Stocks made some big moves on Thursday, to finish a solid week of gains going into the holiday weekend after the Federal Reserve provided additional details on how it will bolster the economy amid the coronavirus pandemic.
The S&P 500 added 1.5% to close at 2,789.82 while the Dow Jones Industrial Average climbed 285.80 points, or 1.2%, to 23,719.37. The Nasdaq Composite meanwhile finished 0.8% higher at 8,153.58, and the U.S. stock market will be closed Friday due to Good Friday.
Stock Index ETFs are following equity markets higher as well, with the SPDR S&P 500 ETF Trust (SPY) up 1.52%, the SPDR Dow Jones Industrial Average ETF (DIA) climbing 1.2%, and the Invesco QQQ Trust (QQQ) just barely finishing positive with a 0.14% gain.
For the week, the markets continued on their significant rally from the lows last month, as the S&P 500 exploded an additional 12.1% this week. That was its biggest one-week gain since 1974 when it rallied more than 14%. The Nasdaq had its best week since 2009 as well, climbing 10.6%. The Dow was no slouch either, gaining over 12% for one of its biggest weekly gains on record.
In addition to feeling more optimistic due to the Fed’s explanations, markets are also looking toward a potential decline in the number or coronavirus cases, which up until now have continued to mount.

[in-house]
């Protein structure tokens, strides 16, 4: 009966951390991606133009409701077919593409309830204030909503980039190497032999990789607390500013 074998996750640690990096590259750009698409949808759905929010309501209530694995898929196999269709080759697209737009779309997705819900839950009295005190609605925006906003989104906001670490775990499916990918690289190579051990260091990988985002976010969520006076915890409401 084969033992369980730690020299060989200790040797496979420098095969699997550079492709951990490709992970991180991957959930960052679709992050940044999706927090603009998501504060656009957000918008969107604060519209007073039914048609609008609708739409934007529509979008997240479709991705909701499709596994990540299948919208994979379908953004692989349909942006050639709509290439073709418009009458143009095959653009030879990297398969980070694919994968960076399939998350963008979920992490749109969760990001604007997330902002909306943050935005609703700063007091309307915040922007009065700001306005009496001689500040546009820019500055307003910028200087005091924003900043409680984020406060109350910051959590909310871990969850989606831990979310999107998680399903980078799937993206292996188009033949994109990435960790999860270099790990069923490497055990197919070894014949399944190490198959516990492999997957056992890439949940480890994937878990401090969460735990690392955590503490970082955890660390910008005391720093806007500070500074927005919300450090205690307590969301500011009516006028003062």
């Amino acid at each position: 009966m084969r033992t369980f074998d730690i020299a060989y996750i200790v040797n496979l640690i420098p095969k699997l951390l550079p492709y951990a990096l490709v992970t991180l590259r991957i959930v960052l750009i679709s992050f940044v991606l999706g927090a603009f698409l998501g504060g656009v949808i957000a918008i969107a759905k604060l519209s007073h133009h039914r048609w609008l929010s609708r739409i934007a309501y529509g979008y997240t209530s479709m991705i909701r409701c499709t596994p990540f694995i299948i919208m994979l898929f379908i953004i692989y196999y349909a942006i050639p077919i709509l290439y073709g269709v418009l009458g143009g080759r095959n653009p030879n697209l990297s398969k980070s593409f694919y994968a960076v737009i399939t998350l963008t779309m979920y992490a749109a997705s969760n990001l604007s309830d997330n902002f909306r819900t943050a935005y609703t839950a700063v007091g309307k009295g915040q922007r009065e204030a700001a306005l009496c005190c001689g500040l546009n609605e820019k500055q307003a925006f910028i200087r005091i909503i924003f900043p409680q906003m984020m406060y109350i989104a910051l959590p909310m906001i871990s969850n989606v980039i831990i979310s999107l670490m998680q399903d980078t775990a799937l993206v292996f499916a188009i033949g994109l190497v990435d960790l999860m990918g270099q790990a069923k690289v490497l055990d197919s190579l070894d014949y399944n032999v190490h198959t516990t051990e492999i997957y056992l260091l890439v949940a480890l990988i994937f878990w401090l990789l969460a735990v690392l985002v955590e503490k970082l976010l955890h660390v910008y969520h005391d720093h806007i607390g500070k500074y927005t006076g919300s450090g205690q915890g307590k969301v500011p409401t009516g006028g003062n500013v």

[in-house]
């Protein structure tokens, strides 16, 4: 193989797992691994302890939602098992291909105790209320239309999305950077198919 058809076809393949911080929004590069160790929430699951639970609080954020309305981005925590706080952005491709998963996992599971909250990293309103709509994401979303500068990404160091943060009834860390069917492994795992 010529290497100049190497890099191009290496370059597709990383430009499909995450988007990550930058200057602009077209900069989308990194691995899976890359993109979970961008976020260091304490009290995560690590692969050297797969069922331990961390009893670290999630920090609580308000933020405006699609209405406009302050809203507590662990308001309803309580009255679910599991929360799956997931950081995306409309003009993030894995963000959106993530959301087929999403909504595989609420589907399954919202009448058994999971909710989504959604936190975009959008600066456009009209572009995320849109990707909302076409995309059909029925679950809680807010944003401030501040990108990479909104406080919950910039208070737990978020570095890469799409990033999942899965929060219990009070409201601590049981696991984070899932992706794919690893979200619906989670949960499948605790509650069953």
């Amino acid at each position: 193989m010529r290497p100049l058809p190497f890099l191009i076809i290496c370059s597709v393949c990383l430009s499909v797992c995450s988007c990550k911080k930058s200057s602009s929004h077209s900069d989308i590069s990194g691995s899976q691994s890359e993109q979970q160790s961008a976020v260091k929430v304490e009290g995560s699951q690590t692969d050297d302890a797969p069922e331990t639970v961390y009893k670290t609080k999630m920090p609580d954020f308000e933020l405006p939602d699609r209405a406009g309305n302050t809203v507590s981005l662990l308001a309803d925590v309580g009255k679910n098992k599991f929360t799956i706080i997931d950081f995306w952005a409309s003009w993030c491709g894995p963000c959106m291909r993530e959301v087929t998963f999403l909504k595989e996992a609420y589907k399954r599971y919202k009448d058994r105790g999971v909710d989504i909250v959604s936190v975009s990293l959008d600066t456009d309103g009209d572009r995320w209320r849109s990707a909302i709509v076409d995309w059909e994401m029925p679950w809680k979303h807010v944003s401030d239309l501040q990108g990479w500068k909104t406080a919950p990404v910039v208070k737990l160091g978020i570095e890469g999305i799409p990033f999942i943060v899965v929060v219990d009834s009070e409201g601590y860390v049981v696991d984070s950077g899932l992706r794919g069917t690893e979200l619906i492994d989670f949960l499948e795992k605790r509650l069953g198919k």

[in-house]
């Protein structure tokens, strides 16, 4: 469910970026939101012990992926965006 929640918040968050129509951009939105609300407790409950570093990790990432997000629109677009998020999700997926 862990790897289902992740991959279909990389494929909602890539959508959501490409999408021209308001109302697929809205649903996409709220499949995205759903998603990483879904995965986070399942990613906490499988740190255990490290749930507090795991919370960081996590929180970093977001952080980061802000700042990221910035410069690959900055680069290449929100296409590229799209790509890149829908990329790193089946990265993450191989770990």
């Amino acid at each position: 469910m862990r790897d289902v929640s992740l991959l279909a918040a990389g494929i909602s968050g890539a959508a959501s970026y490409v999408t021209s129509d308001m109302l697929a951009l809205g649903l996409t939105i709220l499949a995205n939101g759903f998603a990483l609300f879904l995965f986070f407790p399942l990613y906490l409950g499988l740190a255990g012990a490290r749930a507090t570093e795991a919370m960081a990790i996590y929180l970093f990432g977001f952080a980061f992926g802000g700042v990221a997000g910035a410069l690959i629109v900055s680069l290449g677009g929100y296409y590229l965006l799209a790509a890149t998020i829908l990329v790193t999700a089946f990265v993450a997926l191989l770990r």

“It’s been a strong week in equities and probably for good reason,” said Terry Sandven, chief equity strategist at U.S. Bank Wealth Management. “Many stocks were widely considered to be in oversold, and then you’ve got policy assistance that’s in motion at the Fed and in fiscal policy.”
“That’s clearly helping sentiment, but we still find it difficult to get overly bullish when the duration of COVID-19 remains unknown,” Sandven added.
The coronavirus pandemic has now spread to nearly 1.6 million people, has killed over 91,000, which includes more than 450,000 cases in the United States alone, where more than 16,000 people have died.
Recently, however, the number of new daily confirmed cases has dropped worldwide and New York has also reported a decline in its virus-related hospitalization rate, giving U.S. investors hope.
Still, some analysts are expressing caution, as this rally has happened almost as quickly as the bear market decline that led up to it.
“The stock market is at a very uncertain point now. The impact of the coronavirus on future earnings is yet to be determined. We aren’t out of the woods,” said Nancy Davis, chief investment officer at Quadratic Capital.